Idiot NYC Reviews and Tickets

58%
(76 Ratings)
Positive
33%
Mixed
38%
Negative
29%
Members say
Confusing, Quirky, Ambitious, Great staging, Disappointing

About the Show

Robert Lyons' new play is inspired by Dostoyevsky's novel of the same name, and staged by HERE artistic director Kristin Marting.

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Show-Score Member Reviews (76)

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181 Reviews | 39 Followers
91
Absorbing, Clever, Great acting, Great staging, Great writing

See it if U want to see a well written adaptation of the book. Even on opening night of previews it was seamlessly performed. Humorous, creative & new

Don't see it if You prefer your classics staged classically. This had video, audience seated next to the performance area, imaginative staging & "karaoke"!

62 Reviews | 35 Followers
81
Quirky, Great staging, Great acting, Ambitious

See it if want something different. Well acted, staged, great folk dance.

Don't see it if you are a purist, don't think they stuck to the facts.

54 Reviews | 36 Followers
80
Clever, Edgy, Great staging

See it if You like unusual, thought-provoking theatre

Don't see it if you expect to see a blockbuster

201 Reviews | 21 Followers
79
Ambitious, Original, Intelligent

See it if You enjoy seeing a work of great literature adapted to drama

Don't see it if You don't like Russian classics

78 Reviews | 76 Followers
79
Profound, Great staging, Thought-provoking, Confusing, Ambitious

See it if You enjoy thought-provoking explorations on the human condition combined with immersive staging and modern tech elements.

Don't see it if You need a linear storyline to enjoy a show. This show is about the journey, not the destination.

172 Reviews | 24 Followers
77
Absorbing, Entertaining, Great staging, Romantic, Thought-provoking

See it if you like dostoyevsky; like romance

Don't see it if you aren't familiar with his rich text

112 Reviews | 21 Followers
75
Edgy, Great staging, Original, Ambitious, Quirky

See it if You'd enjoy a stylish and slim version of The Idiot. I thought the staging and effects were effective and interesting, with good acting.

Don't see it if If you really know the Idiot, it seems that you will find something lacking. There are a lot of conversations and not a lot of plot.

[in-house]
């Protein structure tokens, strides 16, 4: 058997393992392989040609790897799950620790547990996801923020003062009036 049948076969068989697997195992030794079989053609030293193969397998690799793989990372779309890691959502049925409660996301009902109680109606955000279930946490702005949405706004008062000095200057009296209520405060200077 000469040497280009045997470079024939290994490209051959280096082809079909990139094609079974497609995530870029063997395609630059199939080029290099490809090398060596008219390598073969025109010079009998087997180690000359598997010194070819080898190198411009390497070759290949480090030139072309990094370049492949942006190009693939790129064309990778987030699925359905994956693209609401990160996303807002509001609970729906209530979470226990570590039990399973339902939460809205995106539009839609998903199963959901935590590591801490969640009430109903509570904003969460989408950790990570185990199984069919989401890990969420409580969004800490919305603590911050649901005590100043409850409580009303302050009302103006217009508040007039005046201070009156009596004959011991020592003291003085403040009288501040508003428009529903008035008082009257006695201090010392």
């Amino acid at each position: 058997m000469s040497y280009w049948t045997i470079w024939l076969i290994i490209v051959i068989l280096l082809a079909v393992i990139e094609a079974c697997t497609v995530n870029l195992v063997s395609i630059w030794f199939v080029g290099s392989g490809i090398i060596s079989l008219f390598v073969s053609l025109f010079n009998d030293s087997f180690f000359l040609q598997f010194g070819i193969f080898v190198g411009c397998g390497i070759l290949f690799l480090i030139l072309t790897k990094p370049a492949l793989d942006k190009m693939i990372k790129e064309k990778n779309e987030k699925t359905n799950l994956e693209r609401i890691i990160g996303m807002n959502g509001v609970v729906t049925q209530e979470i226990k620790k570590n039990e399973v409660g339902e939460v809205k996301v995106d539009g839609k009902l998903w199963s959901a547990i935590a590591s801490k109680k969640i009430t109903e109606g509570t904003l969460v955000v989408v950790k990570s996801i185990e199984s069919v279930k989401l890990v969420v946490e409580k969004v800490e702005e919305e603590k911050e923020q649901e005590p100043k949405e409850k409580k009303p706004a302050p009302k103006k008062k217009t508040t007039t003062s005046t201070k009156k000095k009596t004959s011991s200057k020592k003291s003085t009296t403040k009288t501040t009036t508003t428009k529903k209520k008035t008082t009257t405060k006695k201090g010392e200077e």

333 Reviews | 60 Followers
74
Clever, Ambitious, Original

See it if you like more avant garde shows and can handle being looked at in the eye why the actors are speaking.

Don't see it if you get nervous when actors talk directly to you, you don't like shows that take place all over, you want something straightforward.

Critic Reviews (11)

The New York Times
May 3rd, 2016

"Something crucial is missing...a sense that we have entered a version of that fictional world, no matter how it is refracted...There’s no palpable social critique, none of Dostoyevsky’s disgust with the ruling class; no real sense of the prince as a Christian paragon. Which might be fine — this is, after all, a response to Dostoyevsky — except that 'Idiot' doesn’t offer anything coherent in their place. The party here never really gets started."
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Time Out New York
May 9th, 2016

“An unwieldy mess. The theatrical medium and the literary content never gel, so while Robert Lyons and Kristin Marting's attempt is noble, it seems doomed from the outset…‘Idiot’ avoids most of the common adaptation mistakes...But these solutions create their own problems...By extracting just the 'I love you! You love him! He loves me!' bits, Lyons turns the source into a soap-operatic supercut...All Dostoevsky's heartbroken critique vanishes into the noise.”